Booktrade.info pointed me towards an article in the Guardian by Paul Carr, in which he criticises the UK and European publishing community for their response to the Google Print initiative.
The Google Print initiative, by the way, involves the scanning and digitisation of vast numbers of books -- perhaps, in due course, every book ever printed in the entire history of the world -- so that they can be accessed by users of Google. The plan is that human wisdom and knowledge should thereby be made available, to all seekers after the truth, on a far greater scale, and with much greater ease, than is available at present. A worthy plan, you might think. But it has been greeted by prophecies of doom and gloom.
Now as it happens I have already suggested, on this very blog, that the response of UK publishers to this initiative has been a trifle Luddite and short sighted. See my posts of 25 April and 10 May. And now Paul Carr comes along, echoing my words, which he doubtless read (heh heh heh), and adding a few more of his own for good measure.
Paul not only abuses the UK publishing fraternity, but those in most of Europe as well. He accuses them of behaving ridiculously, spending vast amounts of money when small amounts spent in a different way would be better, and generally screwing things up.
Paul goes on to suggest a solution to the 'problem' which would satisfy everyone's needs. It is, he says, 'the ideal solution - and one that's guaranteed to move the relationship between print and web forwards, not backwards. No wonder the publishing industry hasn't thought of it yet.'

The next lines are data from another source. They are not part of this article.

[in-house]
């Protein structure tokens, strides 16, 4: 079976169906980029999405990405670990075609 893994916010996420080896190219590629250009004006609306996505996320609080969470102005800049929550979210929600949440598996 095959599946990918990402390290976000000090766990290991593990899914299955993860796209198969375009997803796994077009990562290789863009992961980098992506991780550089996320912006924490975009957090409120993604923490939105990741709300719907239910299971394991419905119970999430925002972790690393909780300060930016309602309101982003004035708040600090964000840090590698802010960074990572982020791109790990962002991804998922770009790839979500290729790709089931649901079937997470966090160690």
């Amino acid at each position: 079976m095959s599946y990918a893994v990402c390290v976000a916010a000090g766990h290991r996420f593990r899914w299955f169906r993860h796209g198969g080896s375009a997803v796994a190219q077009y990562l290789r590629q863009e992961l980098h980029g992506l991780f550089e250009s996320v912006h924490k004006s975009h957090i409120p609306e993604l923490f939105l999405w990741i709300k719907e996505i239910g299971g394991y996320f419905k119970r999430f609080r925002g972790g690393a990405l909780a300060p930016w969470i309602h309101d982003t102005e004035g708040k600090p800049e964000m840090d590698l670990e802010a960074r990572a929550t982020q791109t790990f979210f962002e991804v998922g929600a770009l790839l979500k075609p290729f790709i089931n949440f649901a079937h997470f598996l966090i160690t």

Dear me, this is very distressing. All those good folk in publishing are getting beaten up yet again. And they're really awfully nice when you get to know them.
Paul Carr, by the way, is editor in chief of The Friday Project. This I had not heard of before, but it describes itself as follows:
The Friday Thing is a fiercely independent weekly email comment sheet. Casting a cynical eye over the week's events, it is rarely fair and never balanced. Despite our best efforts to alienate readers by making light of human tragedy and charging an annual subscription fee, we have been unable to shake off critical acclaim. The Observer described us as "Hilariously cynical", Channel 4 think we're "wicked" and to Time Out we're just "Ace".You can, if you wish, read a sample of the weekly output here. Warning: if you're American, it might upset you. Come to think of it, if you're English it might upset you too. Oh, the hell with it. It's supposed to be offensive, OK?
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